24 years ago (that was when I was 16) things in music were totally different than today. Of course there was the commercial, radio music and the most popular tracks but there was definitely a strong underground scene. I had the baptism of my electronic music experience when a friend of mine told me to follow him at a “Secret party where they play awesome music”. These were his words and he was right. It was a life changing experience for me to attend to a party like this. This thing made me follow electronic music and never look back. Back then everything was pure, unique, new and fresh. People were eager to find out about new music through clubs and DJs. They didn’t care if it was Techno or Breakbeat or Hardcore or Rave or Trance. You could listen all these genres in a single party from different DJs and still have the feeling of a complete experience… something that you find today only if you attend a festival. After attending several festivals and parties, I felt the need to produce my own sound, to express my own ideas through music. I had a dream to play alongside these DJs and have a crowd to dance to my music.
How would you describe the process of finding your own sound and whose influences have been present during that process?
I think it is a trip with no destination but with an incredible route. I don’t think you can ever say you found your sound. With our aural spectrum and so much diversity in today’s electronic music, I think we can never say we “found” our sound. I haven’t found my sound but I experiment every year and I change and make this journey more fun and exciting. You can even say from my music that every year you can hear something different. A bit faster or a bit deeper… or more trancey or more techno, or less melodic or even more melodic. It all depends on my mood and my external influences.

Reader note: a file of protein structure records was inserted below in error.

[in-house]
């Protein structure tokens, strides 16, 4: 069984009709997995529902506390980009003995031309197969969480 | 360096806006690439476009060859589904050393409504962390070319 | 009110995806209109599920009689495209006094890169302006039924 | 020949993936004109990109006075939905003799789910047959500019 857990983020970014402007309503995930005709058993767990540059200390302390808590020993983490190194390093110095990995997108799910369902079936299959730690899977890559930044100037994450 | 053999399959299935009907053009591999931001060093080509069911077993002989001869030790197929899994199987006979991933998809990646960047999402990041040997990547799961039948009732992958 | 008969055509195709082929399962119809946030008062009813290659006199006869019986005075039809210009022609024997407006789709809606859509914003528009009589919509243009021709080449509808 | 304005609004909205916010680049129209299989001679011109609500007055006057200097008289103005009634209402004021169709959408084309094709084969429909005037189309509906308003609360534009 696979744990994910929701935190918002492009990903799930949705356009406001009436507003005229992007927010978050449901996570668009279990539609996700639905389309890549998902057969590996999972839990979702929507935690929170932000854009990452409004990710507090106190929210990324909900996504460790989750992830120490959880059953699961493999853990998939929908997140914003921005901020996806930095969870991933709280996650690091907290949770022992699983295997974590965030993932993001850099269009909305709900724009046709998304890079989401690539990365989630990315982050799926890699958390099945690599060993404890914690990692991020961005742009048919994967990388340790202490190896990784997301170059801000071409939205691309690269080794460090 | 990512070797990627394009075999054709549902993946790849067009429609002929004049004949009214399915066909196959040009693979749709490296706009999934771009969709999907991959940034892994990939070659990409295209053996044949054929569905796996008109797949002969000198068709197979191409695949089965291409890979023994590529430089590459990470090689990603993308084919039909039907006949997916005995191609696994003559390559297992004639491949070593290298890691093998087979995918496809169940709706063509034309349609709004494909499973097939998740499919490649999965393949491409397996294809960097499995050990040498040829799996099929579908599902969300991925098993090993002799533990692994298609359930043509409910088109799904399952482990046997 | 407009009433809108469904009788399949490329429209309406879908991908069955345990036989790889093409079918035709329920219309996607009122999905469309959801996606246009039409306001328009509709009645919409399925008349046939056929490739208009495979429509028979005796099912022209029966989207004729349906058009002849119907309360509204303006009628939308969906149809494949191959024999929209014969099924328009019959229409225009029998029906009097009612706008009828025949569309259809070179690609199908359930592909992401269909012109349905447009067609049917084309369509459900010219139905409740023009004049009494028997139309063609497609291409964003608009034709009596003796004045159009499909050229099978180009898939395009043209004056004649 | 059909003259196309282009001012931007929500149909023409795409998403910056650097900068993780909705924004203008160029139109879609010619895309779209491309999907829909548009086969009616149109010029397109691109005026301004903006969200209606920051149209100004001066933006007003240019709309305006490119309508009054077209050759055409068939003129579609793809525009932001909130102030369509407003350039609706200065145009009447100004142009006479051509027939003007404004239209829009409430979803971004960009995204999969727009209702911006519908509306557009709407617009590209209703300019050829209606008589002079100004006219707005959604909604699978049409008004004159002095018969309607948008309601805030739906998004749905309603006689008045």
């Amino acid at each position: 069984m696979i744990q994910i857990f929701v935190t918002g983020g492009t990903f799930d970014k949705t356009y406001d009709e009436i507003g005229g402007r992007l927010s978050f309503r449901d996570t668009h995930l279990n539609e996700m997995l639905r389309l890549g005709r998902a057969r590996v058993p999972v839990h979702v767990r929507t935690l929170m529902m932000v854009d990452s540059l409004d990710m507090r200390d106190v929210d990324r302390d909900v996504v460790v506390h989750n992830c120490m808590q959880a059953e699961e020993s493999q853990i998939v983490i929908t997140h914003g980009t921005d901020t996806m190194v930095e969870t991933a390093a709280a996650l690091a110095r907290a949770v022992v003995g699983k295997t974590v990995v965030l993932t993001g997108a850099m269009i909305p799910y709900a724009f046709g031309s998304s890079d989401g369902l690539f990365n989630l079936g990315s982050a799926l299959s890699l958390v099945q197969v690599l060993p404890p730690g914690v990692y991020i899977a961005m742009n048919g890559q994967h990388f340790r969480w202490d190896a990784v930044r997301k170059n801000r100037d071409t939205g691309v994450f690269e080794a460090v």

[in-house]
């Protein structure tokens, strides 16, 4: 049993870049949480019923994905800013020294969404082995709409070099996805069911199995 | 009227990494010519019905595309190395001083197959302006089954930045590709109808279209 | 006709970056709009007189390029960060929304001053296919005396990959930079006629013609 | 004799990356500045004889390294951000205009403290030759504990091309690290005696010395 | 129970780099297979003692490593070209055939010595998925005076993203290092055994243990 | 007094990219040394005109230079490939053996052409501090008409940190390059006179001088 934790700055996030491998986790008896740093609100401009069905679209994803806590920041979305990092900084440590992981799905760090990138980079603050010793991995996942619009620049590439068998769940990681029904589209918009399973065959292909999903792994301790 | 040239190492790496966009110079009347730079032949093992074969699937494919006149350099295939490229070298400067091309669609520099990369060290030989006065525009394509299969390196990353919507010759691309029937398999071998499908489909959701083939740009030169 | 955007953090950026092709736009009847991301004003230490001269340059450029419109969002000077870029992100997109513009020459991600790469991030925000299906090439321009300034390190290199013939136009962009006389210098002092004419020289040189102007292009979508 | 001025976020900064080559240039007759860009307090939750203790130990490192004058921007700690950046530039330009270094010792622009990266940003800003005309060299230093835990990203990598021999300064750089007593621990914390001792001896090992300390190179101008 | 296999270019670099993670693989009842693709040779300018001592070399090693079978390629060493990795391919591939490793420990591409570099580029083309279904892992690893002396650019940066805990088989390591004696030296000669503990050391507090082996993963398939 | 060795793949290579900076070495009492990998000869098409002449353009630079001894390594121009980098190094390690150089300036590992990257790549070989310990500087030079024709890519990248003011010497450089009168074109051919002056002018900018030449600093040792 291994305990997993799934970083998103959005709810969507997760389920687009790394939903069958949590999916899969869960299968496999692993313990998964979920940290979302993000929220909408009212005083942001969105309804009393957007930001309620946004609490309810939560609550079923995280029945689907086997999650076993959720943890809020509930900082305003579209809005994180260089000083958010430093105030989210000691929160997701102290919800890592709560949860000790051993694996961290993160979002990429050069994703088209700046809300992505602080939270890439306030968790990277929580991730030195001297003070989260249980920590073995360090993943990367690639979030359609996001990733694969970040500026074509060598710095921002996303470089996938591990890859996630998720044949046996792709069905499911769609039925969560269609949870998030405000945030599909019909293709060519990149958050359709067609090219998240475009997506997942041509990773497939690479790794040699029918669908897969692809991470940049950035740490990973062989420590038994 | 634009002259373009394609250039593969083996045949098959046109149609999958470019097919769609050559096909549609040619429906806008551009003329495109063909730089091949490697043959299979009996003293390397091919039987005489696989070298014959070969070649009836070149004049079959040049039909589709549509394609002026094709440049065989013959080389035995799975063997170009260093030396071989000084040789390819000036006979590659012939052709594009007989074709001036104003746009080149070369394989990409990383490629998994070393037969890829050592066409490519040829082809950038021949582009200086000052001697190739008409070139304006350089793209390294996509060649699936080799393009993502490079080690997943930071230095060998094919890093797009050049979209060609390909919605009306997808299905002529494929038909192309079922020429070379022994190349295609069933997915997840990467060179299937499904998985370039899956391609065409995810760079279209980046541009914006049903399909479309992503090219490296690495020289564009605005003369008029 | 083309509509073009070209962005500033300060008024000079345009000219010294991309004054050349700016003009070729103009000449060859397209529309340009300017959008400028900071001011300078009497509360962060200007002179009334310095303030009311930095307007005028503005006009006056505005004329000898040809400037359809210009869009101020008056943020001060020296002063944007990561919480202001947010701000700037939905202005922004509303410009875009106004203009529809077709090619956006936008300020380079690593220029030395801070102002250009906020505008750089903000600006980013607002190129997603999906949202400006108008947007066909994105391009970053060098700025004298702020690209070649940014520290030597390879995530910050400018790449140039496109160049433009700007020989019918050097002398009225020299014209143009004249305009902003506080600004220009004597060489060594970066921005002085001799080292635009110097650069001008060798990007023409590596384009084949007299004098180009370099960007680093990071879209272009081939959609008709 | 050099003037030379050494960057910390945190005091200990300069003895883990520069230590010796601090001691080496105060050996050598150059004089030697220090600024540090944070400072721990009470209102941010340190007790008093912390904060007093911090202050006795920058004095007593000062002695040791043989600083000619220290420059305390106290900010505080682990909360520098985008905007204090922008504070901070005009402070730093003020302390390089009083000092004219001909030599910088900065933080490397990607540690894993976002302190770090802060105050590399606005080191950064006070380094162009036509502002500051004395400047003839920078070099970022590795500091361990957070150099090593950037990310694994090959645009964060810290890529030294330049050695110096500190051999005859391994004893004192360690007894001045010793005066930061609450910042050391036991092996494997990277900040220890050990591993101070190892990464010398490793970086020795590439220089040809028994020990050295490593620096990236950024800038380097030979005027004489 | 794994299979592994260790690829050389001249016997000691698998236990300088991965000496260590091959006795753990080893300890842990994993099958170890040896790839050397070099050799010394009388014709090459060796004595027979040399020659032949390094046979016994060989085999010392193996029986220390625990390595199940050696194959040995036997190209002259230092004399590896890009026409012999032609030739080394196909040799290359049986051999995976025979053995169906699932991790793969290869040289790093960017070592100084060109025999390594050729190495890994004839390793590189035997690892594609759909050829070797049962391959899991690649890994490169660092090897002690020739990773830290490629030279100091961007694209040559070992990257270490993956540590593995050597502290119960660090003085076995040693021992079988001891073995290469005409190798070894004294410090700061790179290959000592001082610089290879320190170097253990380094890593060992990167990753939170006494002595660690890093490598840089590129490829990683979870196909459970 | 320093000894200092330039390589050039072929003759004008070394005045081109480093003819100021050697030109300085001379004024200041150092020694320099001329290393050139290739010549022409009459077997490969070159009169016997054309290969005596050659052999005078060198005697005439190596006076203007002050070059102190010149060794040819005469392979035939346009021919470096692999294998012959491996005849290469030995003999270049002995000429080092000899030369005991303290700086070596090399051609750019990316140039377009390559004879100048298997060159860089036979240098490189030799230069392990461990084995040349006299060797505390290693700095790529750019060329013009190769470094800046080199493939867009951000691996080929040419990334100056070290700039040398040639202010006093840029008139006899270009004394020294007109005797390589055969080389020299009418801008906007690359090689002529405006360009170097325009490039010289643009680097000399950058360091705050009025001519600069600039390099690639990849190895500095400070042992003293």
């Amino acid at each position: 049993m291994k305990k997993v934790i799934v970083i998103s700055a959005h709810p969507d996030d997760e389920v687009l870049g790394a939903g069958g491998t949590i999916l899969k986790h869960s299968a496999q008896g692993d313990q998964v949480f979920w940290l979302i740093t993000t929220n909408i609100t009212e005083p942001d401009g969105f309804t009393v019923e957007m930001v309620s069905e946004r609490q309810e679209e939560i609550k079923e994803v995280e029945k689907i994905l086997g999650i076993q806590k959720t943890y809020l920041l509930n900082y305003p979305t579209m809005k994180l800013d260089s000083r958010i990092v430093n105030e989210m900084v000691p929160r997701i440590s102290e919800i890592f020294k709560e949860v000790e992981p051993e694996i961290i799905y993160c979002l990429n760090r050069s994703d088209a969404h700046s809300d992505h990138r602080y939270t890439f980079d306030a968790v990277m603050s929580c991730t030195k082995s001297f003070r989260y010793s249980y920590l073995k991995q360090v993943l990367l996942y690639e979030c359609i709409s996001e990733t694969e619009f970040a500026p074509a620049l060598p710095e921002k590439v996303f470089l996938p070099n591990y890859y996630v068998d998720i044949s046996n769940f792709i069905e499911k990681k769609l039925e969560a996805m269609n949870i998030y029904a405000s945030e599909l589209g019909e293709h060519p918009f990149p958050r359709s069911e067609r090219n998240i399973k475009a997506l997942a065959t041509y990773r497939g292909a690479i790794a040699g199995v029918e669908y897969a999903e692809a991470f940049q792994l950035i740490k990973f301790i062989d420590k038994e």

Describe an ordinary day in the studio. How does the production process start for you and what are you working on at the moment? Moreover, do you have any planned studio upgrades?
Lately I’ve built a live jamming studio along with my recording and editing studio. I don’t have a specific way to produce a track, maybe turn on my computer and my synths and jam until something happens, either from small mistakes and accidents or even a godsend idea. I have been working on some cinematic techno and ambient techno tracks, as well as a side project to perform live acts with a hardware setup. It is a path I wanted to follow for years and I think I have everything I need now to make it happen.
Which are your favorite hardware and software weapons in the studio these days?
Favorite hardware at the moment is my Modular Rig with multiple filters, envelopes, effects and oscillators… I also love SOMA Lyra 8 because of its crazy organic pads and definitely my old Juno 6 and Roland SH-1. I think the last two are almost in every track I’ve lately produced.